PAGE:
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Two consecutive years of higher than expected deaths

The investigation was prompted to look into Basildon Hospital after two consecutive years of higher than expected deaths. According to NHS statistics, which also take into account patients who died within 30 days of being discharged:

  • Between July 2010 and June 2011 there were 263 more deaths than the 1658 expected.

  • Between July 2011 and June 2012 there were 244 more than the projected 1699.

Trust "absolutely committed" to improving mortality outcomes

The hospital "fully supports" the review

The latest statement from the Basildon and Thurrock University Hospitals NHS Foundation reads:

The Basildon and Thurrock University Hospitals NHS Foundation Trust is absolutely committed to continuing to improve its mortality outcomes.

There is a dedicated group of clinicians, including those external to the Trust, who meet every fortnight to discuss, understand and act on specific diagnostic groups where Hospital Standardised Mortality Ratio/Summary Hospital-level Mortality Indicator indicators are higher than anticipated...

...and to deliver a Trust-wide mortality reduction programme. Mortality is the first quality indicator discussed on the agenda at each Trust Board meeting.

In addition, all hospital deaths are reviewed to identify any lessons that can be learned about the care given.

Clare Panniker, Chief Executive, said:

“We will fully support the review by Sir Bruce Keogh and believe it can only further support our work in this area.

A great deal of work has already taken place, and more is underway to achieve consistently high standards of care, including the introduction of a Trust-wide Quality and Safety turnaround programme.

This is looking at all areas of patient quality and safety, to ensure everyone who comes here receives high quality care and does not come to any harm.

Clearly some of these changes, alongside improvements we are making to how we communicate and listen to staff, will take time. However, we are working hard and are committed to making Basildon Hospital worthy of the local community it serves.

We are working closely with external stakeholders, including regulators, to achieve our aspirations.”

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Team will have access to all areas

The investigation team is made up of medical and management professionals as well as patient representatives who will have access to all areas of the hospital.

Tonight the review team will meet patients who will have their chance to give their feedback on their good and bad experiences at the hospital.

Our reporter Ria Chatterjee is at the hospital and spoke with the investigation panel chairman David Levy earlier.

Team will be on wards any time of day or night

During their rapid response review the external team will talk to staff, patients and families, as well as members of the public. Everyone will be encouraged to provide frank and honest opinions about the quality of care and treatment provided to patients.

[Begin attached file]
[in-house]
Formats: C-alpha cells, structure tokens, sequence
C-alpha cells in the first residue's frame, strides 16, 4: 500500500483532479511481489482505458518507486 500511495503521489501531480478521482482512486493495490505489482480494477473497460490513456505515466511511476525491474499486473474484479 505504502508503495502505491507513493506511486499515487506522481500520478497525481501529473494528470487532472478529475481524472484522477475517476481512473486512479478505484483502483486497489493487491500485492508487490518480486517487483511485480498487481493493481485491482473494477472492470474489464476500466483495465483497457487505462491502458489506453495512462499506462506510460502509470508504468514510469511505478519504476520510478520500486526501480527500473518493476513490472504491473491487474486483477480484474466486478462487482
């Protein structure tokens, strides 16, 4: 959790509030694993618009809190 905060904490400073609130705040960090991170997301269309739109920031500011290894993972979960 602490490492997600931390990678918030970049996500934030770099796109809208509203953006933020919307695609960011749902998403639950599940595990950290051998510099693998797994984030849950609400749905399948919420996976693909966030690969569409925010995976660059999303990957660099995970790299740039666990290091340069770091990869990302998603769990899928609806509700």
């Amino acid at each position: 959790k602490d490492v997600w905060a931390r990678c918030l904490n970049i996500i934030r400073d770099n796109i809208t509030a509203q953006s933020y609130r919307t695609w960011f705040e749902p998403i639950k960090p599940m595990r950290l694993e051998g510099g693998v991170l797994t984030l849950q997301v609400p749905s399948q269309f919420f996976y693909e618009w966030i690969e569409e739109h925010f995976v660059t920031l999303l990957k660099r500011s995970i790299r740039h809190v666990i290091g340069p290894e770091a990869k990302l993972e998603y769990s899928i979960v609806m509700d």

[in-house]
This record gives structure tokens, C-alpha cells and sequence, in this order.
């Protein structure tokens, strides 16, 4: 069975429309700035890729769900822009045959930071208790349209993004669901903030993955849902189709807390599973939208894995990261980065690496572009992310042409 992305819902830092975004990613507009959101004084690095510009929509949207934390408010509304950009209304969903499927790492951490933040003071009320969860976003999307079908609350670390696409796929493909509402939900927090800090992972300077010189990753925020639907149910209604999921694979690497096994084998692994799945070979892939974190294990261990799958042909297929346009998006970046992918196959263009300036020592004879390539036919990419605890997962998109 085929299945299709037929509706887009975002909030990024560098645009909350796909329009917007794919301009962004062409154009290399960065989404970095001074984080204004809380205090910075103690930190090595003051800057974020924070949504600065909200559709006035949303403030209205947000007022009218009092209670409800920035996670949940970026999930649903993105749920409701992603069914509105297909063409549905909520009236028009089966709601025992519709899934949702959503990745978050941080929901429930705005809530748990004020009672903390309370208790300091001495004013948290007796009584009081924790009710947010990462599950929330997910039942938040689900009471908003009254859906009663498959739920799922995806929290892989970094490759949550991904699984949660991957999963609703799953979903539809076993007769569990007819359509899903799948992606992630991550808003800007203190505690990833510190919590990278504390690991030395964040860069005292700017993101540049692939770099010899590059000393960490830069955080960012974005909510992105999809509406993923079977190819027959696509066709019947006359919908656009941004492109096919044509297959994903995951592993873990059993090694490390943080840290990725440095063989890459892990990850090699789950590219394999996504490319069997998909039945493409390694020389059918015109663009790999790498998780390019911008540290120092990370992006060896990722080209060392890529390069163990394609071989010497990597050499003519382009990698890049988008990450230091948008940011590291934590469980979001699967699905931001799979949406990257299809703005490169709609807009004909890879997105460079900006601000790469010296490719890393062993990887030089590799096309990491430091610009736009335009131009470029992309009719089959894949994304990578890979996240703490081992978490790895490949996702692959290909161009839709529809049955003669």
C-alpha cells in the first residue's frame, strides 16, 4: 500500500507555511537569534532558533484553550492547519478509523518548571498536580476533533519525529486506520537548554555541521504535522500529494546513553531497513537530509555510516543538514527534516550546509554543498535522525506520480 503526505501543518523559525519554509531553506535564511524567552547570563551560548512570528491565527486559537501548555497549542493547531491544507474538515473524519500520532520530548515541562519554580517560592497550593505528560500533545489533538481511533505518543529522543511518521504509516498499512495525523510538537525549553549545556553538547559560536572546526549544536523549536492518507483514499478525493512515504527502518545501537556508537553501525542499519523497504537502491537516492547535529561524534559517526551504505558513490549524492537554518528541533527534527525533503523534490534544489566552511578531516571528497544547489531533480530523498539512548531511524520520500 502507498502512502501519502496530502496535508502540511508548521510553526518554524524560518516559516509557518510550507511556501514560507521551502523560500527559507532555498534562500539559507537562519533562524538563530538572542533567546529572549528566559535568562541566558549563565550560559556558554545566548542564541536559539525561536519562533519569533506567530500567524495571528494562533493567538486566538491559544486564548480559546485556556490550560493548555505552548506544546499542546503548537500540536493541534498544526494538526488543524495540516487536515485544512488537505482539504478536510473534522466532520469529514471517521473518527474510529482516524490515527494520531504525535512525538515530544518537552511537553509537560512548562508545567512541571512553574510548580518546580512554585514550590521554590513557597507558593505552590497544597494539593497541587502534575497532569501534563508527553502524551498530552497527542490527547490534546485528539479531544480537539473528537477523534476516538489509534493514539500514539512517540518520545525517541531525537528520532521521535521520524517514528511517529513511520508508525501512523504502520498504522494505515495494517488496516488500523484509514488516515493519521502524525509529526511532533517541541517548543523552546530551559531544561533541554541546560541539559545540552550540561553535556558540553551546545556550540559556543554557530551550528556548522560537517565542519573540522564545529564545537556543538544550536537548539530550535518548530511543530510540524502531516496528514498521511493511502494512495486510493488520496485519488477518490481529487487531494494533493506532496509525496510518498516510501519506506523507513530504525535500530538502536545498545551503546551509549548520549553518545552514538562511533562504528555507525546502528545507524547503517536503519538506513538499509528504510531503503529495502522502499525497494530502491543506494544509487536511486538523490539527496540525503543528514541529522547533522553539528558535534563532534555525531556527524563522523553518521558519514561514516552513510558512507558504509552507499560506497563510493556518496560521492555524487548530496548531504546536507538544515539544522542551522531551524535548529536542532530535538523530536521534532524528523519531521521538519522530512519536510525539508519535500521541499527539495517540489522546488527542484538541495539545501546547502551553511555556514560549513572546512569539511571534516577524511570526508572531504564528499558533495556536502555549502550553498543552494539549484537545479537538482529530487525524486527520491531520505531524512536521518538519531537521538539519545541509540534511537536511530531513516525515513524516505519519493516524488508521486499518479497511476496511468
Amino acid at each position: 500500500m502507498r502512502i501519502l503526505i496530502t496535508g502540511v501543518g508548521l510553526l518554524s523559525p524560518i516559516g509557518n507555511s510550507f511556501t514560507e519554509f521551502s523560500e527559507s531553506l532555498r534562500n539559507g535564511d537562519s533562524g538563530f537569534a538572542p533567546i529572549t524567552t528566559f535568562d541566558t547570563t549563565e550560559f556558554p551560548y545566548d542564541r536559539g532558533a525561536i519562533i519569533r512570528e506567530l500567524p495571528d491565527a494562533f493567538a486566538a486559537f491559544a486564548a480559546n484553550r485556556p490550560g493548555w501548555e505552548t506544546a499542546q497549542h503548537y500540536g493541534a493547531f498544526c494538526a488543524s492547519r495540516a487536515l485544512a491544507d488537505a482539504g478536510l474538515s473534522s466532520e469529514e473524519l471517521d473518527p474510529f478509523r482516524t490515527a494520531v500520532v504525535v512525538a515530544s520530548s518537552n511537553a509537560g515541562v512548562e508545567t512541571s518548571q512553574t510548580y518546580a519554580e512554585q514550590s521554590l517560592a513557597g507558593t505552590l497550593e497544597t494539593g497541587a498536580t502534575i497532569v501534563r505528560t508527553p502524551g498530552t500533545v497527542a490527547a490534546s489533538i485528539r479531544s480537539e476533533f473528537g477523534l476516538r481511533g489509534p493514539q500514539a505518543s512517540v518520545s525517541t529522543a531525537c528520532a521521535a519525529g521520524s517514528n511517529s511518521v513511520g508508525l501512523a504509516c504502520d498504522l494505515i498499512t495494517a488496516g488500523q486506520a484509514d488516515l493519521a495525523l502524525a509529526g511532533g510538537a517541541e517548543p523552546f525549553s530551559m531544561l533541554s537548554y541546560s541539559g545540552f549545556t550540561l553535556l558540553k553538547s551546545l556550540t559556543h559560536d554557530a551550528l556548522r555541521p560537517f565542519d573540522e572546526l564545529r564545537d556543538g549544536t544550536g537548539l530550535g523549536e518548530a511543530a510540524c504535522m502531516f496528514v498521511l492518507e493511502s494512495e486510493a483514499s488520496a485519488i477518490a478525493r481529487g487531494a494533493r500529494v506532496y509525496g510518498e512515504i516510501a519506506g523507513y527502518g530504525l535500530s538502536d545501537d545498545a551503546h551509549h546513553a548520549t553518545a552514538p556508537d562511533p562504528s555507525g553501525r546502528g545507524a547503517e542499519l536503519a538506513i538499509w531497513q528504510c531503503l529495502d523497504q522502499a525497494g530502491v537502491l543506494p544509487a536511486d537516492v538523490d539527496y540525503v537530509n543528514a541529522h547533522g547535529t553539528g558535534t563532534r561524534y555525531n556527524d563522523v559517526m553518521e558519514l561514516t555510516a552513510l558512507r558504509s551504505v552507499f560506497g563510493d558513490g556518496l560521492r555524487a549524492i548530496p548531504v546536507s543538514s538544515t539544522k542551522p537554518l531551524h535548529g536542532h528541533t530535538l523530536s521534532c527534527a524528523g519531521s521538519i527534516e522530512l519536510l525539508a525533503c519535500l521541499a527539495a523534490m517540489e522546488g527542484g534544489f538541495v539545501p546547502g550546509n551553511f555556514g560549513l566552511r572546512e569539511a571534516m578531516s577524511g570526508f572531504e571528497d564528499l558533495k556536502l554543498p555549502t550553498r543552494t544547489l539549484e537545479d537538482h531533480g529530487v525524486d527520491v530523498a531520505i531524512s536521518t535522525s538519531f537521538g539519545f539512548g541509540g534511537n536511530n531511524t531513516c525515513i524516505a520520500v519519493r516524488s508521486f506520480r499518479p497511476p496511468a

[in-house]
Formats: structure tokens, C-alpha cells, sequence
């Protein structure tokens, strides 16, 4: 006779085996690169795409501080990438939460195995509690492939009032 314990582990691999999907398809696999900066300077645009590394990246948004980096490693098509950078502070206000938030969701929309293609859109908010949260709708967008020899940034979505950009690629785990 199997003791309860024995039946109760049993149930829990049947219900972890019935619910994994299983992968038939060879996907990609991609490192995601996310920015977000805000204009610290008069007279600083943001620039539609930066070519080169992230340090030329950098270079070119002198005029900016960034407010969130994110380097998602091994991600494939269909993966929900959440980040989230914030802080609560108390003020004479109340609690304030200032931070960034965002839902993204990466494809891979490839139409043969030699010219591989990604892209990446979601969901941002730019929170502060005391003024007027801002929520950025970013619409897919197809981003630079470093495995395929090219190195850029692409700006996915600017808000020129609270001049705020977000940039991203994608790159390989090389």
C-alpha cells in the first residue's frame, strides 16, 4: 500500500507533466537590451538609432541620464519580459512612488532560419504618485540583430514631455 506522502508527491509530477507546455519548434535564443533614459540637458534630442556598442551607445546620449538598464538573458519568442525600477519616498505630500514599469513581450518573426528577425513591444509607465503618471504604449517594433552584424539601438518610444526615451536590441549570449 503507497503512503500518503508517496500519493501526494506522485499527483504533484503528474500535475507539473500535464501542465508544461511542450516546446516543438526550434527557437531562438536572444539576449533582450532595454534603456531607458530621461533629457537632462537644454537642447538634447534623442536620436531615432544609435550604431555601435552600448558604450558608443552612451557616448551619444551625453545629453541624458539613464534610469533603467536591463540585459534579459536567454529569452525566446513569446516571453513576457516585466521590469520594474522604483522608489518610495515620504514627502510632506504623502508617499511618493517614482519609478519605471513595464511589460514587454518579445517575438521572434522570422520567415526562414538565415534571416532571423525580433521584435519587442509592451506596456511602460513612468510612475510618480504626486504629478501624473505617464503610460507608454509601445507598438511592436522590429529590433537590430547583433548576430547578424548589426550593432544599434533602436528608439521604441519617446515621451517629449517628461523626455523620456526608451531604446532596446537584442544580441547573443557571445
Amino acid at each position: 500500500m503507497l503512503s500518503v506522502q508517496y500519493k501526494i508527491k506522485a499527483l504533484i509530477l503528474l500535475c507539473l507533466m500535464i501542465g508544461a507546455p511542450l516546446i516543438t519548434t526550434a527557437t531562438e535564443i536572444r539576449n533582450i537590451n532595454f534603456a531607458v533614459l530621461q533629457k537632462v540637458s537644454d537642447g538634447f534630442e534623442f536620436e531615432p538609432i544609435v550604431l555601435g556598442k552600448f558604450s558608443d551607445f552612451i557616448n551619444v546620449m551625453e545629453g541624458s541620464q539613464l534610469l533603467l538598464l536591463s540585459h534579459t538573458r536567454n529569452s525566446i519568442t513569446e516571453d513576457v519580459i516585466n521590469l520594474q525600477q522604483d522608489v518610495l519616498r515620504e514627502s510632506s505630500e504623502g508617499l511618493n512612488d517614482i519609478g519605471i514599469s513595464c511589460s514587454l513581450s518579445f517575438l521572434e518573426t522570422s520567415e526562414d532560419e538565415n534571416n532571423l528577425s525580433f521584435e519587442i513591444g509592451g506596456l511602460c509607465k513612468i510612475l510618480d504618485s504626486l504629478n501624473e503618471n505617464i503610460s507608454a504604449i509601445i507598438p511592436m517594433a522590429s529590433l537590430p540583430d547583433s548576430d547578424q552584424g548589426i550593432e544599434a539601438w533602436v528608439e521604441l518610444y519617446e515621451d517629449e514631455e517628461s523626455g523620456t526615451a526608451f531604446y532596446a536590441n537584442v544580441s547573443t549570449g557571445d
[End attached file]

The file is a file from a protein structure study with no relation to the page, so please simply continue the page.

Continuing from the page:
The review aims to discover whether there are any sustained failings in the quality of care and treatment being provided. It will also examine the Trusts plans to improve the care it delivers to patients.

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Key lines of inquiry: governance of hospital, patient experience& patient safety. Team will be out on wards any time of day/night @itvlondon

'It will take time to restore patient faith' says inspection boss

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Dr David Levy, leading inspection team for Basildon Hospital as part of Keogh Review, tells me it will take time to restore patient faith...

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but that's exactly what this review is for. He says patient care is at heart of NHS & will be driving force of investigation @itvlondon

Visit to last two days

A medical team is visiting Basildon University Hospital today Credit: Nick Ansell/PA Wire/Press Association Images

Earlier this year, the Prime Minister asked Professor Sir Bruce Keogh - the Medical Director of NHS England - to review the quality of care and treatment provided by 14 NHS hospitals that have shown higher than expected mortality ratios over the past two years.

Basildon is one of those hospitals.

The review aims to discover whether there are any sustained failings in the quality of care and treatment being provided. It will also examine the Trusts plans to improve the care it delivers to patients.

The review followed the publication of the Francis Report into Mid-Staffordshire Hospitals.

That report concluded that "patients were routinely neglected by a Trust that was preoccupied with cost cutting, targets and processes and which lost sight of its fundamental responsibility to provide safe care."

The visit to Basildon Hospital is expected to last 2 days. Professor Keogh will report on his findings by the summer.

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